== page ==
One of the biggest complaints the Pentagon faces is the length of time it takes to field a piece of technology. Over time, numerous studies, papers and speeches have been devoted to solving the problem, but some say programs still remain stifled by bureaucratic red tape.
However, some Defense Department organizations have made notable advancements over the years. The Army's Rapid Equipping Force and the Joint Improvised Explosive Device Defeat Organization, both established during the wars in Iraq and Afghanistan, were created in order to meet urgent operational needs rapidly.
At the REF, which is based in Fort Belvoir, Virginia, the command has been able to quickly equip soldiers with critical technologies, said director Col. Steven Sliwa.
The organization was given special acquisition authorities that allow its director to generate and approve requirements for forward-deployed forces facing unique challenges, Sliwa said.
"To make sure we do it quickly, we already have a funding stream that is fairly flexible," he said.
Commercial, off-the-shelf items are critical for the group, he said.
"We're going to go after the small, immediate, quick wins, focusing on what's commercially off the shelf or a GOTS [government off-the-shelf product]," he said. "It's really about the current battlefield as opposed to the future."
Since its inception, thousands of items have been put on the battlefield, Sliwa said. One example is the tactical aerostat system, a tethered balloon and sensor that can provide soldiers with elevated intelligence, surveillance and reconnaissance information. ISR platforms comprised 12 percent of the REF's 2014 requirements.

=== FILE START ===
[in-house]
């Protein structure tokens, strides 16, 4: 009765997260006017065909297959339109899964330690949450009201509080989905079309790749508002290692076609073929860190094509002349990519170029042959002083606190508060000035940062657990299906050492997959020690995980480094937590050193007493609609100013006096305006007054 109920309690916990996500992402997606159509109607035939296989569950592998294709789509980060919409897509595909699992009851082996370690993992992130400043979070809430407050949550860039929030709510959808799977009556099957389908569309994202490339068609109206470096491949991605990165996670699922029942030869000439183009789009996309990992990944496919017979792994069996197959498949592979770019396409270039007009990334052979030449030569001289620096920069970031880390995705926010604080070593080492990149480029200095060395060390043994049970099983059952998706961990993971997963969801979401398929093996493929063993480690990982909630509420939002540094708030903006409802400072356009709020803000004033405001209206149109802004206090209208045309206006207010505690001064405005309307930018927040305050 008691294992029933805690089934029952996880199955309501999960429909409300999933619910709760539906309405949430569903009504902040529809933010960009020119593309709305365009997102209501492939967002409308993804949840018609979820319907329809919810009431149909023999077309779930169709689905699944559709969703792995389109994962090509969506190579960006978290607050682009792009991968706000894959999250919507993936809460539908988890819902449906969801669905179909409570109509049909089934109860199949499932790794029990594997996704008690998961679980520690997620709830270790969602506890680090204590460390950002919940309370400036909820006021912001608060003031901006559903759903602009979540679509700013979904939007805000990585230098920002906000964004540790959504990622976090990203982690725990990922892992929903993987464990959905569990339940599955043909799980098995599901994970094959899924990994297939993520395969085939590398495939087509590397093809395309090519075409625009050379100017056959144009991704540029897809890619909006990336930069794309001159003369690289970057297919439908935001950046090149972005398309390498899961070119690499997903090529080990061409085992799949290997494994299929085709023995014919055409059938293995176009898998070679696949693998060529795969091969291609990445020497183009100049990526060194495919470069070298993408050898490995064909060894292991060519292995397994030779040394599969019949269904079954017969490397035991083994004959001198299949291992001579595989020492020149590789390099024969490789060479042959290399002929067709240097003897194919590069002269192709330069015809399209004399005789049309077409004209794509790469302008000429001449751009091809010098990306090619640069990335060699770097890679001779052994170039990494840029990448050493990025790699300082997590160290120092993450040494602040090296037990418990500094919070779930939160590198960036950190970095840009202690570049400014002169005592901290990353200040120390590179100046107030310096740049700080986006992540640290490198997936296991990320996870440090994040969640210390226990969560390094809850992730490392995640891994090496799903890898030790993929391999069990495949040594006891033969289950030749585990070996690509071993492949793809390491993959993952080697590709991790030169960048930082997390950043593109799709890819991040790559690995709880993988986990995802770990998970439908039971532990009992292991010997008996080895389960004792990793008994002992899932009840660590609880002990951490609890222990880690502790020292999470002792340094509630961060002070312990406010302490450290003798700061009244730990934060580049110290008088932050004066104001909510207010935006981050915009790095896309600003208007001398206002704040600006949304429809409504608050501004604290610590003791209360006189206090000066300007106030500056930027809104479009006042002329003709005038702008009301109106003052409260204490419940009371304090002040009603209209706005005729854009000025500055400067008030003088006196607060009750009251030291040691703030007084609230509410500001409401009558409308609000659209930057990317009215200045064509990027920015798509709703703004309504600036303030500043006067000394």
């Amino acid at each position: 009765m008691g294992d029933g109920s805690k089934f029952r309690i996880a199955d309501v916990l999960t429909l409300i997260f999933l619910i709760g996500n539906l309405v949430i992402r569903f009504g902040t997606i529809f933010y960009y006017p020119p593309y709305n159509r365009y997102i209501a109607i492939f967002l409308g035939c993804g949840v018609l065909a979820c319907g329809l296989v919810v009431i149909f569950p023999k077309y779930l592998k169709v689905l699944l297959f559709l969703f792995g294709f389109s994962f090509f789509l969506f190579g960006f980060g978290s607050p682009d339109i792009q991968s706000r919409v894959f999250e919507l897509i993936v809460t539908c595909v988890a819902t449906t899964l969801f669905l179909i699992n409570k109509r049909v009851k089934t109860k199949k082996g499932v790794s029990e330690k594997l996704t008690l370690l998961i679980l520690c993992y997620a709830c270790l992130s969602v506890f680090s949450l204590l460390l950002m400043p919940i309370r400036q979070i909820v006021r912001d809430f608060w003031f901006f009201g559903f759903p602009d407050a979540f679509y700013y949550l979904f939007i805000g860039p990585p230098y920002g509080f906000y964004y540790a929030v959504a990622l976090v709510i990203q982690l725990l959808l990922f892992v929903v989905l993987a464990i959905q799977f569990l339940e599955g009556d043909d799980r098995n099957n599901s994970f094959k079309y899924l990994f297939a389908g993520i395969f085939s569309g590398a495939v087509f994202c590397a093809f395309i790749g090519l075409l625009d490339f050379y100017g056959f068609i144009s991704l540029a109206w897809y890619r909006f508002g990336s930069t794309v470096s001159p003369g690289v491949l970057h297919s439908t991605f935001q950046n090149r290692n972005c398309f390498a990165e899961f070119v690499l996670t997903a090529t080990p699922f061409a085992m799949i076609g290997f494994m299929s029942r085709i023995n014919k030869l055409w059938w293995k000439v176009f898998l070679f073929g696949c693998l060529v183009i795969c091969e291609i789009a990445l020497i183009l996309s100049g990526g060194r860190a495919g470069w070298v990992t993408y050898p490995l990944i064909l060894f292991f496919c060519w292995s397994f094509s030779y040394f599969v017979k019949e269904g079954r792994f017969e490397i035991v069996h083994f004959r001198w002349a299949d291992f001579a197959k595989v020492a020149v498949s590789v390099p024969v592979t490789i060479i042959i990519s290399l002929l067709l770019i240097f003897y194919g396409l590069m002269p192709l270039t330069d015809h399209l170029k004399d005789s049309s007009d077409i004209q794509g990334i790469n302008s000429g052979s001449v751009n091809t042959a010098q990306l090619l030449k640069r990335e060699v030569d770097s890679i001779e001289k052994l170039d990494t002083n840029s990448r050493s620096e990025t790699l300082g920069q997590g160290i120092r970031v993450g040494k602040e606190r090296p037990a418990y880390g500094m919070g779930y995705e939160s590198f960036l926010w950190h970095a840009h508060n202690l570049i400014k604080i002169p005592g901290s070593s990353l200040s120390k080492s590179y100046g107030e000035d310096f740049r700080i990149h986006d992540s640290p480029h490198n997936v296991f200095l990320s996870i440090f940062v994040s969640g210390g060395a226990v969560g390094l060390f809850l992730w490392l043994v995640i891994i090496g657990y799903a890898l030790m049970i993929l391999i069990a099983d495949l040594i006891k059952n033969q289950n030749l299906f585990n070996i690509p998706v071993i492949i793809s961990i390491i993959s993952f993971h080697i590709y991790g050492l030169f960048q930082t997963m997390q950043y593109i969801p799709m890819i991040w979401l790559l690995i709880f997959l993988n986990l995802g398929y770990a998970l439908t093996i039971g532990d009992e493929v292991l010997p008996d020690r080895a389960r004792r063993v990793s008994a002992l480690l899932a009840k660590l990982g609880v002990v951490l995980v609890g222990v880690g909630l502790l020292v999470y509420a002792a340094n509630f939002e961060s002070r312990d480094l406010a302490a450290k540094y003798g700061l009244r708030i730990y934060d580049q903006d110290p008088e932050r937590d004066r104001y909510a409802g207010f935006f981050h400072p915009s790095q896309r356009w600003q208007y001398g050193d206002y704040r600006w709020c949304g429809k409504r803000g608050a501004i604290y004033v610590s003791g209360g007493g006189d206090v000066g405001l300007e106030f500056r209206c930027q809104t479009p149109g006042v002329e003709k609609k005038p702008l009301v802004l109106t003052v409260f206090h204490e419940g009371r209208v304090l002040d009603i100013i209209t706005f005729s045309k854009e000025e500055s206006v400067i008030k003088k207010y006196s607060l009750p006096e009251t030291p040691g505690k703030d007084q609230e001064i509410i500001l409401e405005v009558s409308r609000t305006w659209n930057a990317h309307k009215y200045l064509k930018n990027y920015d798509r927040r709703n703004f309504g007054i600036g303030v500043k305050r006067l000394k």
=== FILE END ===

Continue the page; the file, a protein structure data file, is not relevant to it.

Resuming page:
It's tempting to compare the way the REF acquires technology to traditional Pentagon programs. However, the Rapid Equipping Force plans for immediate needs rather than ones decades into the future, Sliwa said.
"When you compare them [traditional programs] against the REF, it's not really a fair fight because I'll never work on an Ml tank here," he said.
As the war in Afghanistan winds down, the REF has reduced its size. It recently took a one-third cut to its civilian workforce but can build it up again, if necessary, Sliwa said.
"While the Army was getting smaller, the REF got smaller as well. But I have a plan to get larger when we have to and to be able to put items into the hands of warfighters quickly," Sliwa said. "You can't do that ... from a cold start."
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